In the past, people like Jam Sadiq Ali, Syed Muzaffar Hussain Shah and Liaquat Jatoi became chief ministers of the province because of the MQM’s support. But this time around the MQM would prefer to go directly for the chief minister’s post and in return accept the incumbent Mohammadmian Soomro as governor of the province.
A strong lobby in the establishment has reservations over allowing the MQM to clinch the top post for different reasons. Firstly, they fear that it may lead not only to the persecution of the MQM’s rival faction, but also of the police officials and intelligence agency men, who were responsible for the extra-judicial killings of hundreds of MQM activists in the 1992 operation. Secondly, there are thousands of cases pending against MQM leaders and activists, which may go by the board.
However, there are those in government circles who strongly believe that the MQM is the only party which can pose an effective challenge to the PPP, particularly in Sindh province. They were of the view that there were also scores of anti-state cases against PPP leaders, including that of hijacking and murder, many of which were withdrawn. They said the MQM claimed that most of the cases against them were based on political differences with Benazir Bhutto and Nawaz Sharif.
The MQM, on its part, seems to be holding firm to the stand that it will not support any ‘puppet’ as chief minister in Sindh. “Many Sindhi chief ministers had failed to support the cause of Sindh in the past. Even hardliners like Mumtaz Ali Bhutto had been accused of compromising the province’s interest in the NFC award. Jam Sadiq turned out to be even worse. So what is wrong in trying out an MQM man. Maybe he will turn out to be a better choice,” said a political observer.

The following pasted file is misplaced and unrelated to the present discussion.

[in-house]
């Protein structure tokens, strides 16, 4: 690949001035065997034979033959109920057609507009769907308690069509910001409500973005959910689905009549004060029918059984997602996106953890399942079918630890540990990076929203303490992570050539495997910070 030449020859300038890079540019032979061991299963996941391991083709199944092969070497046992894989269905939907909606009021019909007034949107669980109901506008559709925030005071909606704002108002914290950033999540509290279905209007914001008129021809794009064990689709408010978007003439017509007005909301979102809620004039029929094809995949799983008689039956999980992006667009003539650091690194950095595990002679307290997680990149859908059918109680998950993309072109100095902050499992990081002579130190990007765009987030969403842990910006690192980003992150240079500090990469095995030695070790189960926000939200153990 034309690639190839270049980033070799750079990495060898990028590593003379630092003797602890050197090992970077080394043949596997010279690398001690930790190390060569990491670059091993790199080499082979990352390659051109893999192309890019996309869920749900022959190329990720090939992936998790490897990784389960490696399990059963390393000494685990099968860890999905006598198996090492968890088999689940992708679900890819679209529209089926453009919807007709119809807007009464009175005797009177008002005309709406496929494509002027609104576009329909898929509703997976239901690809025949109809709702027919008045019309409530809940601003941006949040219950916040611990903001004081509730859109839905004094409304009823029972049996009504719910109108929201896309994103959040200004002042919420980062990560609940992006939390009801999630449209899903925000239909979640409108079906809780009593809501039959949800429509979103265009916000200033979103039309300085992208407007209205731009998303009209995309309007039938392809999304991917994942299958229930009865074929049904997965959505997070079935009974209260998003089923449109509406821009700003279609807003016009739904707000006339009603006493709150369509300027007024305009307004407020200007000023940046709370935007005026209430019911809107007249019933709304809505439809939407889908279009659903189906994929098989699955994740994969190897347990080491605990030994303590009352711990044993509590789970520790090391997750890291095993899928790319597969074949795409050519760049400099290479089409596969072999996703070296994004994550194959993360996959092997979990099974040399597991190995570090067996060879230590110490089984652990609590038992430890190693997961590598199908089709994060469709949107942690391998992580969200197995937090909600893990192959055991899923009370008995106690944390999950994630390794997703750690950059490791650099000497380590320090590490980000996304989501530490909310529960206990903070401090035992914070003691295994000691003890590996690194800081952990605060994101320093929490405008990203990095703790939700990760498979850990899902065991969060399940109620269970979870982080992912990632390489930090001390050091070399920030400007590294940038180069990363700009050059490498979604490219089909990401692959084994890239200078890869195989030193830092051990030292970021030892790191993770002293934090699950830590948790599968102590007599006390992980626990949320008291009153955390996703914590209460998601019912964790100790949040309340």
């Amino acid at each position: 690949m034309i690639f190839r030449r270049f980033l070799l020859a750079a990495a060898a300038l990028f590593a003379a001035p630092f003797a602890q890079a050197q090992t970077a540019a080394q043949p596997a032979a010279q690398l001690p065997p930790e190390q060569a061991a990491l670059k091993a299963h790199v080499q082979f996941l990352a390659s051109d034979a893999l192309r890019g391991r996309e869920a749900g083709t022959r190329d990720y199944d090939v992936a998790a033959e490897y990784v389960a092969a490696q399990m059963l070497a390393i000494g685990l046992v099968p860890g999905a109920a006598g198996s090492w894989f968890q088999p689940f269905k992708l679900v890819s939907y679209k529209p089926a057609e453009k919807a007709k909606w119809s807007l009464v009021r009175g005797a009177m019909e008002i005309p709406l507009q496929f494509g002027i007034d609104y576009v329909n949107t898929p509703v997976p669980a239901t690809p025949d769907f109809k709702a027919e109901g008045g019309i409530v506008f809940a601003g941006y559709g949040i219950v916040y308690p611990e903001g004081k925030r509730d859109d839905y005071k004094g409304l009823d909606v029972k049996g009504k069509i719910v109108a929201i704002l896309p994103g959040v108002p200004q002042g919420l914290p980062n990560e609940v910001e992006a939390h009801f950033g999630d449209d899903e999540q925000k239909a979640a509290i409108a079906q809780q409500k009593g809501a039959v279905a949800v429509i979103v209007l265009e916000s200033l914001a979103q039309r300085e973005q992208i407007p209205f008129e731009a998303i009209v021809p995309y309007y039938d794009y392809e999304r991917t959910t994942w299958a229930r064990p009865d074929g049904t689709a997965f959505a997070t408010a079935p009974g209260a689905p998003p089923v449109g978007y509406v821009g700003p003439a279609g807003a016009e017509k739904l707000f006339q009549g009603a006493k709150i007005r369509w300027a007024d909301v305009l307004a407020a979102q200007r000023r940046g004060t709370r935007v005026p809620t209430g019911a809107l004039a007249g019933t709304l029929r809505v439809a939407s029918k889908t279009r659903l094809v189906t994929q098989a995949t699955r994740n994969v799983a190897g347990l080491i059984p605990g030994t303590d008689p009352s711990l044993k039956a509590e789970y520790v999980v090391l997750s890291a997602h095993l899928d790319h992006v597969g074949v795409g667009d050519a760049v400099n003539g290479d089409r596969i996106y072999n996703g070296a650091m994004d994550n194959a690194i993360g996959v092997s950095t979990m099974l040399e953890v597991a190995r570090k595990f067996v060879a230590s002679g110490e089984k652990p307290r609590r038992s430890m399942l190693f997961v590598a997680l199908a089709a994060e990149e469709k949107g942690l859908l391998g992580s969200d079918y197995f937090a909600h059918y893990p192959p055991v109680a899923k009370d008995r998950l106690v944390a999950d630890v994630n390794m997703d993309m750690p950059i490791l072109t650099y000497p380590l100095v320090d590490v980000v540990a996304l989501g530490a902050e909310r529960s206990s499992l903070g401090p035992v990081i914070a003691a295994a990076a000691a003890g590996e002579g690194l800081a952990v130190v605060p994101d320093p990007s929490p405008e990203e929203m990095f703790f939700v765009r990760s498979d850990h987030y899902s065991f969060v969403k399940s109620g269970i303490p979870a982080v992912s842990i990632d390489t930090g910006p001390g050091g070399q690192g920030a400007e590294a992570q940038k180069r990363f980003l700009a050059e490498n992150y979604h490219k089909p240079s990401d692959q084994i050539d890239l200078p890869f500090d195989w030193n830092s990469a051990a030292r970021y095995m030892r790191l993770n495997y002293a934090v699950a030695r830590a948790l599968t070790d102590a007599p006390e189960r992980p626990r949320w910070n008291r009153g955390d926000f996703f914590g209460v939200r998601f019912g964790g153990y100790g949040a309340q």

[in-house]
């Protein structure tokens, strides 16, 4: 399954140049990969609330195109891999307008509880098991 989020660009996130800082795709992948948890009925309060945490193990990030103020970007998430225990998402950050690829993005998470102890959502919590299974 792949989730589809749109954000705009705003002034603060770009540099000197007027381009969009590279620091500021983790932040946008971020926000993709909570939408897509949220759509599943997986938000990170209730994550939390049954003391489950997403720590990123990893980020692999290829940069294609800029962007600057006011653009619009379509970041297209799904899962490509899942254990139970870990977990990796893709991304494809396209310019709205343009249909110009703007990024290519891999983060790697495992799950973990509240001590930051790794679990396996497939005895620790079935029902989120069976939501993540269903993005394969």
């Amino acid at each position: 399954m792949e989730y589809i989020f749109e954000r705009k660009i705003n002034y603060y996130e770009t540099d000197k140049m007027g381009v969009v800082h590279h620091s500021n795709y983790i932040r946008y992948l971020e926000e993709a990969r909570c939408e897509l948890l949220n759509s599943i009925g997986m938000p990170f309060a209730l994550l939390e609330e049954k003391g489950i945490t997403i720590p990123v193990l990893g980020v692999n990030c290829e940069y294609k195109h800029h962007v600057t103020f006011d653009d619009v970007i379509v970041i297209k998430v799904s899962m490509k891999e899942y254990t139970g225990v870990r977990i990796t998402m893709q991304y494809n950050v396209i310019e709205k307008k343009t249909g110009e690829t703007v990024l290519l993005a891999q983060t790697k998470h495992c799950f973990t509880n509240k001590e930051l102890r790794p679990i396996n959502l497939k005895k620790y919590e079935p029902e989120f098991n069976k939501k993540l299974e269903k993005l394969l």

The MQM has already thrown in its weight behind major demands of the Sindhi nationalists, including their opposition to the Kalabagh Dam, Thal Canal, reservations on the NFC award and complete provincial autonomy in a bid to win acceptability in a wider arena.
Political observers, however, believe that it will not be an easy task for the MQM to nominate its own chief minister in the charged political atmosphere, where the PPP will still have a commanding presence, despite the absence of Benazir Bhutto. Voters in the interior of Sindh may be demoralised after Bhutto’s disqualification, but the decision has also created an element of hatred against the Punjabi-dominated establishment hat the party could exploit.
The MQM has so far not entered into an electoral alliance with any party, although all parties with the sole exception of the PPP have approached “nine-zero” at Azizabad to make a bid for Altaf’s support. In urban Sindh this is a sure road to victory and in some parts of interior of Sindh, decisive.
One has to wait and see how the MQM plays its cards in the given circumstances, but the chances are that General Pervez Musharraf may be constrained to back an MQM chief minister for the province.